All too often our response to the seemingly endless deluge of global change and conflict is what amounts to “hope against hope.” We turn off the Nightly World News with a sigh, “I have no clue how to solve these crises.” We hope that someone, somehow will figure it out. We find ourselves seeking material satisfaction, only to spend our adult years succumbing to a dependence on credit cards, then say, “I hope there’s a surprise financial windfall in my future so I can retire.” But real hope isn’t a lottery-level optimism. Authentic hopefulness isn’t an irrational shot in the dark that someone, somewhere, will come through.
A good portion of America is comfortable with the idea that hope is self-generated. I’ve heard many remark, “I make my own breaks.” And to a certain extent that’s true. However, this kind of attitude ignores God’s work in our lives. Winston Churchill once accepted an opportunity to address the British schoolboys at Eton, the scene of his own childhood education. The prime minister rose from his seat, grasped the lectern, and proceeded to deliver one of the most electrifying speeches of the last century. It was precisely five words. Churchill said, “Never, never, never give up.” He then sat down. Given the chance to say anything, Churchill urged an assembly of students never to surrender. Indeed, his own unyielding resolve, dominating physical presence, and inspiring words were monumental factors in the maintenance of Allied hope during World War II.
Nevertheless, our dearest dreams and our deepest commitments are vulnerable in a fallen world. “Never give up” doesn’t always win the day. One only has to think of the two American sprinters who invested four years in training for Olympic gold opportunity. When it came time to run their first heat, they were nowhere to be found. Their coach had accidentally told them the wrong time. They were physically, mentally, and emotionally capable of peak performance. Yet something — something insanely easy to prevent — stole their dream. In a world where there are countless “somethings” just around every corner, it makes sense that many people are asking, “is there any hope?” On what basis can we believe that what we value most and need most can never be taken away from us?
In the eighth chapter of St. Paul’s letter to the Romans, the Apostle provides the us with needed answer. Christians have solid grounds for hope. Our hope — this confidence that our existence in both the present and the future, is completely secure and utterly meaningful to God — is experienced most significantly through God’s gift of the Holy Spirit. The third person of the Trinity takes up permanent residence within every true follower of Jesus. The Holy Spirit is God’s guarantee that there is an amazing future awaiting us, and that we haven’t been abandoned to hopelessness and weakness in the meantime.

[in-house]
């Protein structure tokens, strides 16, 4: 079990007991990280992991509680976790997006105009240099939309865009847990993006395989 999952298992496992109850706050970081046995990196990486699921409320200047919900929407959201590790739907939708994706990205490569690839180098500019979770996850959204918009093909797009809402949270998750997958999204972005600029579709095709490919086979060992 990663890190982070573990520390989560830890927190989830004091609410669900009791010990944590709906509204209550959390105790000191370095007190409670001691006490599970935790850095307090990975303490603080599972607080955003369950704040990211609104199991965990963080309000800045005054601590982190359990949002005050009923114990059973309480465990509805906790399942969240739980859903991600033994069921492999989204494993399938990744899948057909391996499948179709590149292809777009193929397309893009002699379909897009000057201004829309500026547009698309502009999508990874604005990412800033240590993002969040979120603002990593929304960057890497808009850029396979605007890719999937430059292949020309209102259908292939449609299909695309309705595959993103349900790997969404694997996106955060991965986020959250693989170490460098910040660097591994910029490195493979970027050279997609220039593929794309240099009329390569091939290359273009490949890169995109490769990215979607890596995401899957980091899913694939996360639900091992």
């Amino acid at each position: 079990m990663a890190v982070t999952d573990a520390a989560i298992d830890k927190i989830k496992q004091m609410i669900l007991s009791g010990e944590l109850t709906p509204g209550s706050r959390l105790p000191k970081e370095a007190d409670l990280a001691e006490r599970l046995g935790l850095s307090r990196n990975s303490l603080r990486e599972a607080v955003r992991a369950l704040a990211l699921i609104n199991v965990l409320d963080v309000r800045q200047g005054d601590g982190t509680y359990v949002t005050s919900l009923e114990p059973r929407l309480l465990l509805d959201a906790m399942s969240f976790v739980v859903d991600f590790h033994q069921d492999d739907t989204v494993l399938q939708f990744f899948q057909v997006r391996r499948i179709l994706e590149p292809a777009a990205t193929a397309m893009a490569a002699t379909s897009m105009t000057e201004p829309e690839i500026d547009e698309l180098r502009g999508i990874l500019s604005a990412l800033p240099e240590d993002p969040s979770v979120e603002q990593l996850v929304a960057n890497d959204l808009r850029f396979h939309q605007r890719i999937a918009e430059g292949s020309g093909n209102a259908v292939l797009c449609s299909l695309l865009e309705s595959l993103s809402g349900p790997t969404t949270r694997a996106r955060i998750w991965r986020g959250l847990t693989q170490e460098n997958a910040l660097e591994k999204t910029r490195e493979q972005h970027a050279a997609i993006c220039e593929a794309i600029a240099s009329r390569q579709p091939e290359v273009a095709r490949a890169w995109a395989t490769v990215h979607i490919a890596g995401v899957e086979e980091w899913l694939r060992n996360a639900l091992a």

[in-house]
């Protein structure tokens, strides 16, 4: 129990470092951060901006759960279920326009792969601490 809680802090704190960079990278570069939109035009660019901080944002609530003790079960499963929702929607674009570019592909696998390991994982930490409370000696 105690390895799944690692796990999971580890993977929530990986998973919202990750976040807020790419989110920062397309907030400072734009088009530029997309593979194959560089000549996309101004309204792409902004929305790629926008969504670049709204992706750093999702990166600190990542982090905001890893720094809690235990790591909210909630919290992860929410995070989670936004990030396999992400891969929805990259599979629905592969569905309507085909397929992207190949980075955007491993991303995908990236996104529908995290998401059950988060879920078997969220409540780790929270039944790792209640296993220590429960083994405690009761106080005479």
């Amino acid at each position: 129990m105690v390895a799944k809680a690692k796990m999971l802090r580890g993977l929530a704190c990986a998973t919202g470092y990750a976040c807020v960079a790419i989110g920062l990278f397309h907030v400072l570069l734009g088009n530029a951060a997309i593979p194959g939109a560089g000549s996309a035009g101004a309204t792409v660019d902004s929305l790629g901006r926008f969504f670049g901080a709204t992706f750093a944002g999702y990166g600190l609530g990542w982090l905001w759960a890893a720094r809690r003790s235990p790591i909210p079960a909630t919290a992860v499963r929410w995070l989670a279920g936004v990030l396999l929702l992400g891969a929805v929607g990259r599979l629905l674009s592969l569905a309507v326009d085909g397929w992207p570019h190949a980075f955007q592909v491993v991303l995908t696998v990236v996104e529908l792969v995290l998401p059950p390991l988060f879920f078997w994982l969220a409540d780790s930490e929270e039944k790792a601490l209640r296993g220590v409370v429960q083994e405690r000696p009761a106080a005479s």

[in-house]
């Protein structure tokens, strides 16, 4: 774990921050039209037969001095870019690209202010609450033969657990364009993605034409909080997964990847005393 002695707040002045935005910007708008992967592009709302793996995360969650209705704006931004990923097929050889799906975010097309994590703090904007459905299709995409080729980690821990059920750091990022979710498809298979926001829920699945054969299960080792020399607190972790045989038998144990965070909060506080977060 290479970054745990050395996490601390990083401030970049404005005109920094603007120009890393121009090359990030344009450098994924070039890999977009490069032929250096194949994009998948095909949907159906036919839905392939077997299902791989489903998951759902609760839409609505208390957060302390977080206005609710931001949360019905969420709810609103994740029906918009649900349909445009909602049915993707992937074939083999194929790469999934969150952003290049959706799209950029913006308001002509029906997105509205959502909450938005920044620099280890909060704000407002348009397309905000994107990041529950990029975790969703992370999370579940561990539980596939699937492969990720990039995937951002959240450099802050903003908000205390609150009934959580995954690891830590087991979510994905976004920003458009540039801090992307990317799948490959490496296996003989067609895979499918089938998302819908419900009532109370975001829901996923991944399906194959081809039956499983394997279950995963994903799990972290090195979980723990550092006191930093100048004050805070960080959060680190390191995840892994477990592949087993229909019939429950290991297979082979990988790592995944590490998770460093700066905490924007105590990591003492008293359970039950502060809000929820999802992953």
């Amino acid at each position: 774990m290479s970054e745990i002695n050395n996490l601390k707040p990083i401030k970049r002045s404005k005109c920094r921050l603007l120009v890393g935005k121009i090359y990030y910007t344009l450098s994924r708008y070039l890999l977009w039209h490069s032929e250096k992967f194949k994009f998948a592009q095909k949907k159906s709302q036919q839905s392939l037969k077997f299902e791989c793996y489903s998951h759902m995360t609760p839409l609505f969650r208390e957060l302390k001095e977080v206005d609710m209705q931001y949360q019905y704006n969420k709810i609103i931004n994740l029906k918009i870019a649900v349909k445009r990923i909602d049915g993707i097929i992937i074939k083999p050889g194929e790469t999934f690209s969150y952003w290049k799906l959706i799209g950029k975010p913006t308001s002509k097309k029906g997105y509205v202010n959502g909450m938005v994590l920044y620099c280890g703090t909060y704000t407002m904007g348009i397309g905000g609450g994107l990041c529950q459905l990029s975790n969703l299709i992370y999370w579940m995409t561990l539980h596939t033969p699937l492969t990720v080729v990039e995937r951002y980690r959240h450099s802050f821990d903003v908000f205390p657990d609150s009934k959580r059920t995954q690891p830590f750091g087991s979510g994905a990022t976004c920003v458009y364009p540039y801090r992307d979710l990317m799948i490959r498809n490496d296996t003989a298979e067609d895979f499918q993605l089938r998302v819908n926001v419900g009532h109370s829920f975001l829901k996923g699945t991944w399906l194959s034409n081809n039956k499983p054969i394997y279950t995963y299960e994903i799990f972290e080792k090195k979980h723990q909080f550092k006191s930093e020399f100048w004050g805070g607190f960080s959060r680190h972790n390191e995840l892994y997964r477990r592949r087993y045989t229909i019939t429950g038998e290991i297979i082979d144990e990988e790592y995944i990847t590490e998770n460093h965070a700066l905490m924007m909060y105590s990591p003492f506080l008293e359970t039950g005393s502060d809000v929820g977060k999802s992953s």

We can say this with confidence because the subject of hope is no small matter on the pages of the Bible. The word hope appears more than 160 times, in dozens of contexts. St. Peter writes, “Blessed be the God and Father of our Lord Jesus Christ! By his great mercy he has given us a new birth into a living hope through the resurrection of Jesus Christ from the dead” (1 Peter 1:3). What God offers to us is a living hope — a renewable spiritual resource that is “living” because it connects us to a living Savior.
Because of the mercy of God and the life of Jesus, faithful Christians are granted an altogether hopeful picture of the future. The Bible calls this ultimate hope, heaven. That’s what Peter describes in the very next verse: “… an inheritance that is imperishable, undefiled, and unfading, kept in heaven for you.” Our eternal destination is guaranteed. But what happens between here and there isn’t. Salvation is easy; however, being a faithful follower of Jesus isn’t. Therefore, because of the struggles we constantly face against temptation and sin, we find that many times, we’re powerfully tempted to give up. Peter is transparently honest about this, beginning in verse 6: “… even if now for a little while you have had to suffer various trials, so that the genuineness of your faith — being more precious than gold that, though perishable, is tested by fire — may be found to result in praise and glory and honor when Jesus Christ is revealed.”
At the beginning of our epistle reading, Paul declares the same truth: “I consider that the sufferings of this present time are not worth comparing with the glory about to be revealed to us” (8:18). The present may seem hopeless. But take heart. God is gracious. Our future is secure. The invisibility of our ultimate security may appear to be cause for concern. But Paul counters in verse 24, “Hope that is seen is no hope at all. Who hopes for what he already has? But if we hope for what we do not yet have, we wait for it patiently.”
American author, theologian and ethicist, the Rev. Dr. Reinhold Niebuhr wrote, “Nothing that is worth doing can be achieved in our lifetime, therefore we must be saved by hope.” The Lord of the cosmos is working out a plan that is bigger than our abilities and infinitely longer than our spans of life. Therefore, our trust isn’t in what we may, or may not, appear to accomplish in this world, but in God’s promise of wholeness in the next world. As Paul puts it in verse 23, “We ourselves, who have the first fruits of the Spirit, groan inwardly while we wait for adoption, the redemption of our bodies.” Today we may groan. But our future will be full of rejoicing.